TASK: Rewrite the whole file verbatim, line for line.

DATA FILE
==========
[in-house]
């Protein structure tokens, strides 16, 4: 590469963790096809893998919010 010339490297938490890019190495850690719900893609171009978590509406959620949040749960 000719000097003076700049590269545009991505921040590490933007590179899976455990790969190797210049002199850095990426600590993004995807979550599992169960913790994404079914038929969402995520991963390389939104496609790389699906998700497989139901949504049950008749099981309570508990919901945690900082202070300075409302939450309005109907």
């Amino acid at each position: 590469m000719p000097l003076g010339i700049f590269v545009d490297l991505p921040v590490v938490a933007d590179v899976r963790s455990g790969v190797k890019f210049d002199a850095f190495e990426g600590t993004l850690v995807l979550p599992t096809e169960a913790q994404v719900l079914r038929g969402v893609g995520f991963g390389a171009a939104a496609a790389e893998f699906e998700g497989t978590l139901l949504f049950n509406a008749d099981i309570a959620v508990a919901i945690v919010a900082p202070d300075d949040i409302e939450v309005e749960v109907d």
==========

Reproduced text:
[in-house]
């Protein structure tokens, strides 16, 4: 590469963790096809893998919010 010339490297938490890019190495850690719900893609171009978590509406959620949040749960 000719000097003076700049590269545009991505921040590490933007590179899976455990790969190797210049002199850095990426600590993004995807979550599992169960913790994404079914038929969402995520991963390389939104496609790389699906998700497989139901949504049950008749099981309570508990919901945690900082202070300075409302939450309005109907």
């Amino acid at each position: 590469m000719p000097l003076g010339i700049f590269v545009d490297l991505p921040v590490v938490a933007d590179v899976r963790s455990g790969v190797k890019f210049d002199a850095f190495e990426g600590t993004l850690v995807l979550p599992t096809e169960a913790q994404v719900l079914r038929g969402v893609g995520f991963g390389a171009a939104a496609a790389e893998f699906e998700g497989t978590l139901l949504f049950n509406a008749d099981i309570a959620v508990a919901i945690v919010a900082p202070d300075d949040i409302e939450v309005e749960v109907d």